Arwico Collectors Edition 1/72nd scale ACE85001409 Pilatus PC-21 A-106. Buy online now at Flying Tigers.
The Pilatus PC-21 is a turboprop-powered advanced trainer with a stepped tandem cockpit. It is manufactured by Pilatus Aircraft of Switzerland.
With a maximum speed of up to 685 KPH and a climb rate of 20 meters per second the PC-21 has capabilities close to those of more expensive jet trainers. France currently has 17 on order which will commence training in 2018.
In November 1997, Pilatus flew a modified PC-7 Mk.II in order to test improvements for a prospective next generation turboprop trainer. As a result of these tests, Pilatus elected to fund the development of a new training system in November 1998; development of the new trainer, designated as the PC-21, formally started in January 1999. The PC-21 would be developed and certified as a completely new training system, aimed at meeting future military customers’ specifications in terms of capability and life-cycle costs for the next three decades.
A key aim for the PC-21 was to allow jet aircraft pilots to perform the majority of the training using the type, converting to jet-powered types only much later than typical contemporary practice, allowing operators to make substantial savings; in order to achieve this aim, the new trainer was required to have an expanded performance envelope in terms of aerodynamics, cockpit equipment, flexibility, and ease of maintenance. In May 2002, Pilatus announced that it aimed for the PC-21 to capture 50% of the global trainer aircraft market between 2005 and 2030.
From the start of the aircraft’s development, Pilatus aimed for the type to have a predictable cost profile over its full lifespan. To meet this goal, the firm chose to incorporate modern materials, an innovative design concept, and full-scale fatigue analysis. Additionally, accompanying the aircraft itself are integrated training systems to meet the pilot’s needs; the full package offered by Pilatus includes synthetic training devices, computer-based training, and classroom instruction. As a result of greater training effectiveness, pilots can graduate with fewer total training hours, reaching the frontline faster and at lower cost. In addition to pilots, various prospective aircrew, such as navigators, weapons officers, and electronic warfare operators, can be trained using the type’s embedded simulation/emulation system.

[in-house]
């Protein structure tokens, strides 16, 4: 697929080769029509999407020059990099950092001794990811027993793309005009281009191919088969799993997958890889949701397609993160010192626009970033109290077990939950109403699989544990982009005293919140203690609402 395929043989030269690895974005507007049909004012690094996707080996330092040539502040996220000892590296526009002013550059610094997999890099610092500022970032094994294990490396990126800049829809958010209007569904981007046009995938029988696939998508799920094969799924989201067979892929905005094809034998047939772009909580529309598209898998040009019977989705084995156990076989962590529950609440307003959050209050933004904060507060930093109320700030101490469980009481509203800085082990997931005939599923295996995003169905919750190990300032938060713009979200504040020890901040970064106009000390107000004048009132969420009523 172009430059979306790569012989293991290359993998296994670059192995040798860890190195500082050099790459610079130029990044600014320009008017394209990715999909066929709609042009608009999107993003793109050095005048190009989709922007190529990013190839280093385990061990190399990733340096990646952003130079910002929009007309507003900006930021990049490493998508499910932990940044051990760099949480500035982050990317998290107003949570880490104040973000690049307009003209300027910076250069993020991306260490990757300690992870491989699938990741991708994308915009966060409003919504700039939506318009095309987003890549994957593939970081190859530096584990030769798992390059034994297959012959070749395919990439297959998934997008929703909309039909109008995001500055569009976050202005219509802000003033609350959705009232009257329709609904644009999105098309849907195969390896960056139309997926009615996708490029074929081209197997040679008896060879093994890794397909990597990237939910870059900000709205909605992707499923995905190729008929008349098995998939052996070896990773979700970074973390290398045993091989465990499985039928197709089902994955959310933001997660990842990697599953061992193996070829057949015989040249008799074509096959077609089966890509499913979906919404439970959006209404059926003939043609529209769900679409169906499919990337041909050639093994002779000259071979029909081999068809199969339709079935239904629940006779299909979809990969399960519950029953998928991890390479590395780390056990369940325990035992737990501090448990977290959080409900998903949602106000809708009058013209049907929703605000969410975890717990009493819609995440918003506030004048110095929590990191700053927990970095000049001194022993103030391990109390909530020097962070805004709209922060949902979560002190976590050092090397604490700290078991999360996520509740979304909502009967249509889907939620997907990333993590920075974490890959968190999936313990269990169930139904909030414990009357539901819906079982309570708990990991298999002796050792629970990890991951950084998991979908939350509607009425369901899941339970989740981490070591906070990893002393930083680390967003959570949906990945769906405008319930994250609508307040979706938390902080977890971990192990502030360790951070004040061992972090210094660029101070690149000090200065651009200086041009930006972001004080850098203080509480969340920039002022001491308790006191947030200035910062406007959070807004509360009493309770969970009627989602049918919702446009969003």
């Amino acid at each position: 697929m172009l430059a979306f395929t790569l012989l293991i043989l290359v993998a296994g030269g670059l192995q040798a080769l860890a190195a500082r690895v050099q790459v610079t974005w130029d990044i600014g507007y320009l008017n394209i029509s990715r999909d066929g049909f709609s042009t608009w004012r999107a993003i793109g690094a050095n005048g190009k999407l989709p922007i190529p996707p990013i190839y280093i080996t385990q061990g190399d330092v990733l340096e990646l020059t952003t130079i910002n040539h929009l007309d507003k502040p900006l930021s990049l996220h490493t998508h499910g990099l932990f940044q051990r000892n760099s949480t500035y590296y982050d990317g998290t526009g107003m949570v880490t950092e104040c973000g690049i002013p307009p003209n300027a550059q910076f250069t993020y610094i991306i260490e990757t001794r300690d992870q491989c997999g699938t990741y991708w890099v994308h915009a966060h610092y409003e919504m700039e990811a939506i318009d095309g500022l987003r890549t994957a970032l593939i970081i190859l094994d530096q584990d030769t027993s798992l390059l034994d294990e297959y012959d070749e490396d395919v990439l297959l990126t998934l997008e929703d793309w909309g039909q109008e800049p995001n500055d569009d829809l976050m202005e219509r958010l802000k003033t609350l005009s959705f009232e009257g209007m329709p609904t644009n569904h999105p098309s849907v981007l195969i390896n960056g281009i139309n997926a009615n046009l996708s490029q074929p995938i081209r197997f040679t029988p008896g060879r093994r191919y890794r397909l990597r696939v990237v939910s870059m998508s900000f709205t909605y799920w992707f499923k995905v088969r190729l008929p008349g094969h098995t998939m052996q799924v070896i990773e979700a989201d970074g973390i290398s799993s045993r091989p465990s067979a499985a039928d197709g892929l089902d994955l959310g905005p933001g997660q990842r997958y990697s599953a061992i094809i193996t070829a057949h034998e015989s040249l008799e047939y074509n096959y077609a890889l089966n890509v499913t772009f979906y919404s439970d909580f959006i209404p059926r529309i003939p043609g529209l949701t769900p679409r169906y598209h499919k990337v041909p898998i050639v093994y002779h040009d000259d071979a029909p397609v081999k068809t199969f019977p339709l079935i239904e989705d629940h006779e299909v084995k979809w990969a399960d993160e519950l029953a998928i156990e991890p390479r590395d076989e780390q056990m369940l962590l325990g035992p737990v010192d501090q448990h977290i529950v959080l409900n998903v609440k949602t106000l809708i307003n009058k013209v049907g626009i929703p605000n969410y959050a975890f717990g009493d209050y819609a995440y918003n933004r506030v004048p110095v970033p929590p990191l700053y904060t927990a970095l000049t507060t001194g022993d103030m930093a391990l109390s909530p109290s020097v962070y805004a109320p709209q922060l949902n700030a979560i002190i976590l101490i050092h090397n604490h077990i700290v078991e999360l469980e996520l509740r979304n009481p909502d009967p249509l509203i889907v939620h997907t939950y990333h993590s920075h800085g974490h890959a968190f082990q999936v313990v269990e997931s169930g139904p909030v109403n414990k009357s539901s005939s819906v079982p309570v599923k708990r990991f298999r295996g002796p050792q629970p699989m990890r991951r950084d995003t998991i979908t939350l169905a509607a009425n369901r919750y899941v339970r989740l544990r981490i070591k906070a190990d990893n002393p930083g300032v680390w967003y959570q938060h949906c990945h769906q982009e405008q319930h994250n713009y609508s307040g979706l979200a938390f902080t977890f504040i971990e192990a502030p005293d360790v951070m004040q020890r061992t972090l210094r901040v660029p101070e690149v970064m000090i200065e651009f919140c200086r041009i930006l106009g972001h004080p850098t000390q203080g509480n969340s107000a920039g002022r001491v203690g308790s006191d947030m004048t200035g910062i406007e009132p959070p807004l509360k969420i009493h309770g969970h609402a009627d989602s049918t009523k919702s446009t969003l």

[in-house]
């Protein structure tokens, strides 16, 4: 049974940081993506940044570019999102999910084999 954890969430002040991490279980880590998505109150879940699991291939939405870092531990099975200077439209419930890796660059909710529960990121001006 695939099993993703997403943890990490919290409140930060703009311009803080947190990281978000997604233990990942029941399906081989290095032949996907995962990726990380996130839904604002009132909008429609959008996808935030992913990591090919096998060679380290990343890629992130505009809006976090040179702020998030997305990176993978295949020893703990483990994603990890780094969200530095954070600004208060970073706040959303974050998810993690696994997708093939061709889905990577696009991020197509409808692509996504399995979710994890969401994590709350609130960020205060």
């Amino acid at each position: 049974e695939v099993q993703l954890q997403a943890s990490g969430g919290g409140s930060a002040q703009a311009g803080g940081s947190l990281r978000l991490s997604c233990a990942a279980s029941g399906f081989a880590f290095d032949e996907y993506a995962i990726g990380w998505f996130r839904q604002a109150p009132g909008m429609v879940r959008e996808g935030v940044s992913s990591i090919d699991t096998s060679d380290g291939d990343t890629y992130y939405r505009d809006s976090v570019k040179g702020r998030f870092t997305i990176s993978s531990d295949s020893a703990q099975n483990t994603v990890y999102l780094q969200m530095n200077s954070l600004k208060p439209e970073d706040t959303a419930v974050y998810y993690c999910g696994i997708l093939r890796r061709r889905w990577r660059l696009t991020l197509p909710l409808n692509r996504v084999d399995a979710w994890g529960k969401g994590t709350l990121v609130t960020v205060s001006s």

On 30th April 2002, the rollout of the first PC-21 prototype was performed at Pilatus’ factory in Stans, Switzerland; this aircraft conducted its first flight on 1st July of the same year. In May 2003, Pilatus management formally green-lit the program to proceed to full development. On 7th June 2004, a second PC-21 prototype, the construction of which having been delayed to incorporate improvements learnt from assembling the first, made its maiden flight. In December 2004, Switzerland’s Federal Office for Civil Aviation granted type certification for the PC-21; civil certification was attained despite it being a military aircraft as this permitted civil maintenance procedures to be used as well as allowing the aircraft to be supplied under private finance arrangements. Individual Swiss military certification for equipment such as ejection seats has been applied as necessary.
On 13th January 2005, the second of the two development aircraft crashed in Buochs, Switzerland while conducting an aerobatic training flight; the accident resulted in the death of the pilot as well as injuring another person on the ground. In response to the incident, all PC-21 prototypes were grounded until 1st February 2005, by which point Swiss authorities had established that there was no sign of technical malfunction. In August 2006, it was announced that crash investigators had concluded that pilot error had been to blame for the accident in January 2005. In late August 2005, the first pre-series production PC-21 performed its maiden flight.